Carers, Diet, Guidance, Health & WellbeingDiet

Being a carer and getting the right nutrition

being a carer and nutrition

Does what you eat really impact on you being a carer?

It can- but not in the way that people often think it does. 

Often people confuse the term diet with the idea of trying to lose weight. However, the two don’t always go hand-in-hand. In terms of being carer, the goal is to help you maintain your energy levels, as well as your physical and mental health. 

We’ve compiled a list of practical diet tips to prevent both mental and physical health issues from interfering with your well-being and your caring. 

1. To prevent heart disease you could consider lowering your cholesterol intake.

  • Cholesterol is a fatty substance that exists within the blood and can be caused by either your genetics or lifestyle factors. High cholesterol contributes to the risk of heart disease and stroke, as it blocks your blood vessels.
  •  You should get your cholesterol levels tested as high cholesterol does not have any symptoms, which means it would be easy for a busy carer to overlook their cholesterol levels. Book a test with your GP if you’ve never been tested before, if you’re over 40, overweight, or if you have heart problems and high cholesterol run in your family.

There are a few ways that you can cut down your cholesterol levels. For example:

1. Stopping smoking and drinking.

2. Cutting out foods high in saturated fat like cakes, fatty meat, and cheese.

3. Incorporating foods into your diet like oily fish, nuts, and fruits and vegetables.

4. Exercise more regularly.

5. If prescribed by a doctor, take medication to lower your cholesterol.

2. Don't skip breakfast!

It is often said that breakfast is the most important meal of the day, but it is also often the most difficult one to make time for. Especially being a carer, it can be hard to remember to eat first thing if you have a busy day ahead. 

While it is debated as to whether eating breakfast help you lose weight, eating breakfast is associated with healthy lifestyle habits in general which is far more important.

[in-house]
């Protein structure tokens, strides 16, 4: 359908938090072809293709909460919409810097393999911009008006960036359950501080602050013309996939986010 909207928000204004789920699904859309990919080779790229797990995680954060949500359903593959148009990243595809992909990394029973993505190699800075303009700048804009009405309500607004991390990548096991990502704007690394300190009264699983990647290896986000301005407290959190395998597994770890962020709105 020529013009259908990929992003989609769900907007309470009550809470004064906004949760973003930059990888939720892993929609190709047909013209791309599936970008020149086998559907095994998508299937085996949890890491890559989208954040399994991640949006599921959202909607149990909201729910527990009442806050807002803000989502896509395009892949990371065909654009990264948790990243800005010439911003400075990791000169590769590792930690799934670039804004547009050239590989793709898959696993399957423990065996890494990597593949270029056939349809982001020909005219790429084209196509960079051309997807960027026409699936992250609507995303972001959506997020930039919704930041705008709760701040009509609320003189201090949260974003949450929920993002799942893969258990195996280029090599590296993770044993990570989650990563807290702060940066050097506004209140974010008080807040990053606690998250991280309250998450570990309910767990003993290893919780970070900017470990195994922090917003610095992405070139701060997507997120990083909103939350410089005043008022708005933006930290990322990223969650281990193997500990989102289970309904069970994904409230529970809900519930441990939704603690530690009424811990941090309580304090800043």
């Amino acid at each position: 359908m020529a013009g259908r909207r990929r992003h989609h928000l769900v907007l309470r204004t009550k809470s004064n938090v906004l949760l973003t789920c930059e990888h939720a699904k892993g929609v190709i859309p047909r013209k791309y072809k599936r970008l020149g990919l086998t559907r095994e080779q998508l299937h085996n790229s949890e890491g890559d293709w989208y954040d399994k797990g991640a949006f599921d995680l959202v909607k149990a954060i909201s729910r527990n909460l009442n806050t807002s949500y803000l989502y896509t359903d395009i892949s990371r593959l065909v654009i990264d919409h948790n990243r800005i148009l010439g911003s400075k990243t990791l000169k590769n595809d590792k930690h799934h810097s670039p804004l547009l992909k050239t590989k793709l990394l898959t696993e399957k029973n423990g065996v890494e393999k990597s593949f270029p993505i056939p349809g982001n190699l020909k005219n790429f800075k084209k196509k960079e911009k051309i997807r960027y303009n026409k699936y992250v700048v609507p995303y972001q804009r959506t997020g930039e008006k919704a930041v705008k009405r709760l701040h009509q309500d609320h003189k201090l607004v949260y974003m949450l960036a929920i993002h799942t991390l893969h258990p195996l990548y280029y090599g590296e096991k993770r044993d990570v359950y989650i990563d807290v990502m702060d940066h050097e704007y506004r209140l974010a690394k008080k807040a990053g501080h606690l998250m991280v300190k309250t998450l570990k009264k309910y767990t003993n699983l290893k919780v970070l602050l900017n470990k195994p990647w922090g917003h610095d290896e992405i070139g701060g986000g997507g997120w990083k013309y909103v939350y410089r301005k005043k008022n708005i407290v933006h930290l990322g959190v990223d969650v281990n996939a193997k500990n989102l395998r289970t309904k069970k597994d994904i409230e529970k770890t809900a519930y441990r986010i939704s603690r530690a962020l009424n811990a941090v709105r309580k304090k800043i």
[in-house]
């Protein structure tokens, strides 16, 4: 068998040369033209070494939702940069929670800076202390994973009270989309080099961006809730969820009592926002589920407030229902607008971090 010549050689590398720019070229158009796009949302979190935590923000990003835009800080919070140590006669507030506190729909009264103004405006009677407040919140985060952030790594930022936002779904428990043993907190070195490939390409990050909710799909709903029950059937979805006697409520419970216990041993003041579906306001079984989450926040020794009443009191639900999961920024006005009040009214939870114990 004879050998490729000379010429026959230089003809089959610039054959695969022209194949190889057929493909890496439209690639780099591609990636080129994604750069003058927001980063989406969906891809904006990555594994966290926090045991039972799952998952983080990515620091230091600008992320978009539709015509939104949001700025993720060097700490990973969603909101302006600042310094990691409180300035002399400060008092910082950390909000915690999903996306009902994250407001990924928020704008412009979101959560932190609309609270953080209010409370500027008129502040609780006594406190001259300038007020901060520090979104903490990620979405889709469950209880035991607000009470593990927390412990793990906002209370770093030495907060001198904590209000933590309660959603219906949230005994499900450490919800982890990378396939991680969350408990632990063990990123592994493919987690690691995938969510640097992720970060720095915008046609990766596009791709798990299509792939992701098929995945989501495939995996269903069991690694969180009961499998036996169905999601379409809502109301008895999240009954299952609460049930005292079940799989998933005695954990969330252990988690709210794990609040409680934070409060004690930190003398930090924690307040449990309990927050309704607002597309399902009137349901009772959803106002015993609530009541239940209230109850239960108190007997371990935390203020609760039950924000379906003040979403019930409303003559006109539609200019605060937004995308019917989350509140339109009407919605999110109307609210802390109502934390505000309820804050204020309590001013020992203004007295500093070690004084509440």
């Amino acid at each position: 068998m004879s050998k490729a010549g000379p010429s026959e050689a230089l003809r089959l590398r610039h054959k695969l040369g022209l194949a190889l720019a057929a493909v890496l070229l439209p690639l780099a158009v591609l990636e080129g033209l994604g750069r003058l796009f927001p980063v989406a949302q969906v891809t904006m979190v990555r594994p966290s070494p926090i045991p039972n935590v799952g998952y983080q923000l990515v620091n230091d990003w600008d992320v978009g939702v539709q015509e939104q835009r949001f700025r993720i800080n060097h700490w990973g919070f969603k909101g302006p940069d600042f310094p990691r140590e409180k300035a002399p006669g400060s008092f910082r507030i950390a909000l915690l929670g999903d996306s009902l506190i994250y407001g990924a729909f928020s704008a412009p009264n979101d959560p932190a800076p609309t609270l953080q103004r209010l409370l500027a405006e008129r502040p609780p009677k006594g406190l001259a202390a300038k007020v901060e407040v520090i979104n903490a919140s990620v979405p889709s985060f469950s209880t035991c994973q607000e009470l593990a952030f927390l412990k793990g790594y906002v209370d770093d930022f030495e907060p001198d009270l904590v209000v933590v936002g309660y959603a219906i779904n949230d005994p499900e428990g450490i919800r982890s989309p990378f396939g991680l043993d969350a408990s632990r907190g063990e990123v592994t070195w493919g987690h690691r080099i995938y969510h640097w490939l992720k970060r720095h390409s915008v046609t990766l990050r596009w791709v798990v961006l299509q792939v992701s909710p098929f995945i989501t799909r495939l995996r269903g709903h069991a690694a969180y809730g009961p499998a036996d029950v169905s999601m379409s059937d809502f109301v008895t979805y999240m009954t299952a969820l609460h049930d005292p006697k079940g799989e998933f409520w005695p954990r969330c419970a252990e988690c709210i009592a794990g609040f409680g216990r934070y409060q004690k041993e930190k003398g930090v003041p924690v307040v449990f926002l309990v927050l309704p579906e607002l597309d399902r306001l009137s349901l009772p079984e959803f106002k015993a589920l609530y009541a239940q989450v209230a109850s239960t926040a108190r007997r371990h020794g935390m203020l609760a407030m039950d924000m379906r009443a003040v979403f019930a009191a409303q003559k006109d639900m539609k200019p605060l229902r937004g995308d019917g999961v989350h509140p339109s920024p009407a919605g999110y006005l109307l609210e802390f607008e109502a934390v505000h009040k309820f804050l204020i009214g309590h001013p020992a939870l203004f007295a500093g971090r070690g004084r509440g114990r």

Breakfast helps replenish your energy and blood sugar levels after the fast that sleep causes. It also gives you an opportunity to get some vitamins and minerals in before lunchtime. Being a carer takes up a lot of energy, so it’s important that you don’t skip this meal to avoid an energy crash later in the day or relying on stimulants to get through the day.

 Aim to eat something fibrous and nutritious in the first hour of waking up, as this will set you up for the day and keep you feeling full and satisfied.

3. Increase your intake of Vitamin C and E.

Being a carer in a pandemic is not easy. However, we can use our diets to help to support our immune systems and stop us getting unwell. Increasing our intakes of Vitamin C and E can help bolster our immune systems and help us look and feel our best. 

Vitamin C helps to protect your cells, heal damaged cells from injury, and maintain healthy skin, bones, blood vessels and cartilage. This immunity supporting vitamin is found in citrus fruits, broccoli, and potatoes. 

Vitamin E supports your immune system and helps to maintain healthy skin and eyes. Plant oils, nuts, seeds, and wheatgerm are excellent sources of Vitamin E.

If you increase your consumption of these foods in moderation, then you can get these desired effects. Alternatively, you can take vitamin supplements if signed off by a medical professional.

4. Change up what you eat to decrease your blood pressure.

High blood pressure, also known as hypertension, is a significant risk factor for heart disease. High blood pressure is extremely common, as over 1/3 of UK adults are thought to have it. Like high cholesterol, high blood pressure is often symptom-less, so it is important to get tested. 

High blood pressure also increases the risk of kidney problems, strokes, and vascular dementia. To avoid these issues developing, you can get tested every five years (once you’re over forty) and make some diet and lifestyle changes. For example you can:

1. Eat less salt.

2. Eat more fruits and vegetables.

3. Cut out alcohol.

4. Avoid any caffeine-based drinks.

5. Take regular exercise. 

6. Quit smoking.


5. If you're going through a difficult time emotionally, avoid sugary drinks, refined carbs, and alcohol.

While chronic anxiety and depression can require therapy or medication, what we eat can also have an impact on how we feel. If you’re going through a hard time or if you feel particularly down, here are some food/drinks to avoid:

1. The post-party blues are a real thing! Alcohol can have a negative impact on hydration and sleeping patterns. Sleep deprivation and dehydration can often lead to anxiety symptoms, so it is important that you consume alcohol in moderation.

2. Caffeine, found in coffee and sugary drinks, can increase anxiety levels and decrease the production of serotonin. This can also contribute to low moods.

3. Refined carbs like white bread, desserts, and sugary cereals can cause spikes of adrenaline which can lead to panic and anxiety.

Being a carer and eating well doesn't have to be hard!

We have more advice relating to diet and staying healthy available to carers, as well as people being cared-for. To find out more contact our Care Coach Service or take a look at our helpful guidance